Alienation is a pervasive but puzzling feature of modern life. It is one of the few theoretical terms from Marxism that has entered into ordinary language. There it usually denotes a vague feeling of malaise or meaninglessness. In Marx, however, it has a precise meaning derived from Hegel's philosophy, and it plays a central role in Marx's critique of capitalism and his conception of an alternative form of society.
For Marx, alienation is a paradoxical phenomenon. We are alienated when our own activities or products take on a form that is independent of us and act against us. It exists in many areas of life, including religion, work and social and economic relations. In Marx's earliest work, religion is the central example. `Man makes religion, religion does not make man', says Marx. And yet the gods that we have created appear to be independent beings, often judgemental and hostile.
The main focus of Marx's interests soon turns towards economics. Here, our own products and activities also become independent powers that act against us. `The worker becomes all the poorer the more wealth he produces, the more his production increases in power and size. The worker becomes an ever cheaper commodity the more commodities he creates. The devaluation of the world of men is in direct proportion to the increasing value of the world of things.' (Marx) Similarly, our social and economic relations take on a life of their own. The market becomes an independent power that often works against us, threatening the well-being of individuals, groups and even of whole nations.
These are not the ways in which we must or should relate to our own work or economic relations. For Marx's account of alienation is based on a theory of human nature and social life according to which we can and should be able to realize ourselves through our work and social relations. Capitalism, Marx shows, thwarts these possibilities - and that is an important basis for his critique of it.
Alienation is a concept that Marx inherits from Hegel and the young Hegelians. It figures most prominently in Marx's early writings where the influence of these writers is most evident, but it is present throughout his work. I go out of my way in the book to show how knowledge of Hegel's philosophy is essential for a proper understanding of Marx's thought. This might seem so obvious as to need no emphasis, but it has been disputed by the most influential recent schools of Marxist philosophy.
One of the main things that Marx inherits from Hegel is the historical and dialectical approach. It is in the light of this that the concept of alienation must be understood. Alienation is not an unalterable feature of the human condition, nor should it be regarded simply as a moral and social ill. It is a historical phenomenon.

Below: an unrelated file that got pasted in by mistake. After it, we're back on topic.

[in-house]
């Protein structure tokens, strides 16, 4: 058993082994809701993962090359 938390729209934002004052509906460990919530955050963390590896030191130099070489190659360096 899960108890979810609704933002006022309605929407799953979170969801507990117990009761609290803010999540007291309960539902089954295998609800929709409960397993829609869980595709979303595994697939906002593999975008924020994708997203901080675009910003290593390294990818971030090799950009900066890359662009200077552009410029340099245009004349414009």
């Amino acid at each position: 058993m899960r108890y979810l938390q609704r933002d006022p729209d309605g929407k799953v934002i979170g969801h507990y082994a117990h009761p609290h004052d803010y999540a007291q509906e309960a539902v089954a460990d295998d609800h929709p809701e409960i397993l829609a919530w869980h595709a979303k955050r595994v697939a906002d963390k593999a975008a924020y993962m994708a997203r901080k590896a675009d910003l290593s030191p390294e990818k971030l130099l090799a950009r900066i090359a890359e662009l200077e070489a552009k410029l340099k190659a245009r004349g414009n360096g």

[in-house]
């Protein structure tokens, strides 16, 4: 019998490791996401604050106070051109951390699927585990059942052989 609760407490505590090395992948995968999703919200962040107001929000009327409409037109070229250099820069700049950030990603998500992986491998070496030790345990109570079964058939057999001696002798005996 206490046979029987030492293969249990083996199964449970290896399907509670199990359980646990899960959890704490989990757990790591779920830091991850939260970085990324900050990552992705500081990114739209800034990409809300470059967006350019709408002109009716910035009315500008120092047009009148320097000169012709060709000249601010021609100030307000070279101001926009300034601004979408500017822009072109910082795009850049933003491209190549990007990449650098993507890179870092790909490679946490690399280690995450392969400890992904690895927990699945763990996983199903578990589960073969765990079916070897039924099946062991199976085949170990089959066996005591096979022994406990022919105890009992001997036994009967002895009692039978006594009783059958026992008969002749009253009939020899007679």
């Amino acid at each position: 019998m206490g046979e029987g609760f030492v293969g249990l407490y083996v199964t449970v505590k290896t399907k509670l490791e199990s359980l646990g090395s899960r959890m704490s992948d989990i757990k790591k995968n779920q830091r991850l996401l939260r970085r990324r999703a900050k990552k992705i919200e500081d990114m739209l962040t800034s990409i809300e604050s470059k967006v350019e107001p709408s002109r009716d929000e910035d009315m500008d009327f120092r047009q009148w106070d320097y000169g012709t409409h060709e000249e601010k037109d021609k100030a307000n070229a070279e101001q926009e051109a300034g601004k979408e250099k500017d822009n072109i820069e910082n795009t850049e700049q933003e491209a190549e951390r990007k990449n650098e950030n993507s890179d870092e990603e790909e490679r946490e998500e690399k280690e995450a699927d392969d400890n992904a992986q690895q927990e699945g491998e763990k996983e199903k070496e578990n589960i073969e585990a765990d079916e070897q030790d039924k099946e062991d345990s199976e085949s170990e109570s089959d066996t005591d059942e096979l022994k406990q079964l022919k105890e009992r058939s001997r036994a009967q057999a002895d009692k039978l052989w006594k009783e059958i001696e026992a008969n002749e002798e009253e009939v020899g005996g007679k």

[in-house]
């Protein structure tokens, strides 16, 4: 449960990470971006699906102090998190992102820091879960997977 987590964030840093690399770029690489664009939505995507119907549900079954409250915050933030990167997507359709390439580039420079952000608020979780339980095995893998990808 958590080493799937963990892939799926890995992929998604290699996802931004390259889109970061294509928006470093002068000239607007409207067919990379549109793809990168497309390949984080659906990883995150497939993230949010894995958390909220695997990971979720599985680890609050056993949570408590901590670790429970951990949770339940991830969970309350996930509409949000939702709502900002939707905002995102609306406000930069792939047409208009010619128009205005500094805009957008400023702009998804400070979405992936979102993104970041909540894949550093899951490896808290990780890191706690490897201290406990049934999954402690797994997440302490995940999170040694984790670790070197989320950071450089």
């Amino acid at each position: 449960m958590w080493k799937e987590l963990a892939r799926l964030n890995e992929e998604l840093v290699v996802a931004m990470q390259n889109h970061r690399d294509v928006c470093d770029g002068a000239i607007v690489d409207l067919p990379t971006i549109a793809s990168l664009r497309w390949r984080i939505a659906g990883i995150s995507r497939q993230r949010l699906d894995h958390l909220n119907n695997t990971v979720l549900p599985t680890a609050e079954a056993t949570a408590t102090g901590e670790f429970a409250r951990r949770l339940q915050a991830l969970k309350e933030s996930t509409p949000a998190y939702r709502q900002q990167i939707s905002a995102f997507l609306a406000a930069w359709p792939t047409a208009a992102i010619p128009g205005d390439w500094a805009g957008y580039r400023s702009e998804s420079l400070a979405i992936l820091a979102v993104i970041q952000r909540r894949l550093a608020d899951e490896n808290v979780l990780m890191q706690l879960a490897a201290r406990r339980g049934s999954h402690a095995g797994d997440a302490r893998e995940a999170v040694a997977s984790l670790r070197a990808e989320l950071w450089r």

Both Hegel and Marx conceive of human development as occurring through a process of alienation and its overcoming. A stage of alienation is a necessary part of the process. Thus alienation is not a purely negative notion, there is a positive aspect to it. Likewise, the overcoming of alienation in a future society is not a mere moral ideal.
This does not mean that Marx is not profoundly critical of capitalism and its impact. Indeed, a central purpose of the concept of alienation is to express that criticism. However, it does affect the form that critique takes. This is historical in character. The concept is used to understand capitalism and its development, not simply to condemn it: alienation is not the mere moral evil it is often taken to be. Marx is not just saying that capitalism and the alienation it involves ought to be superseded by a different, unalienated, form of society, but rather that it will be. The contradictory forces that are inherent in capitalism will eventually lead to its supersession.
Marx is unclear about whether alienation is specific to capitalism or whether it has a longer history. In any case, it can be overcome. Like capitalism, it comes into being at a certain time, it goes through a process of development, and it will eventually be superseded and pass away as new historical forms come into being.
This will involve a far reaching and radical transformation of existing society, the replacement of capitalism by communism. I explain and discuss Marx's account of this in the final part of the book. It requires a highly developed society governed by the principle, `from each according to their ability, to each according to their need.' Money and wages will be eliminated, goods and services will be produced voluntarily and distributed freely, according to `need' (a crucial and controversial concept discussed in the book). In order to abolish alienated labour, moreover, the enforced division of labour must also be overcome and a free cooperative community created.
These are radical and visionary ideas, but they are not as impossible as is sometimes assumed. Indeed, in some important respects they are already being realized in present society. There are important elements of `distribution according to need', for example, in the National Health Service in Britain, in free public transport for the elderly, and in other such welfare provisions.
The crisis that capitalism is currently going through confirms Marx's analysis in many respects. This has led to renewed interest in his ideas and in the concept of alienation. However, a word of caution is in order. Crisis is a purely negative phenomenon. Radical change will occur only when positive forces for change exist. Marx believed that these would arise as capitalism develops but there is little sign of this at present. If such forces never do emerge, then Marx's account will be refuted. But I doubt that. I believe that Marx will eventually be vindicated. This is what I argue in book.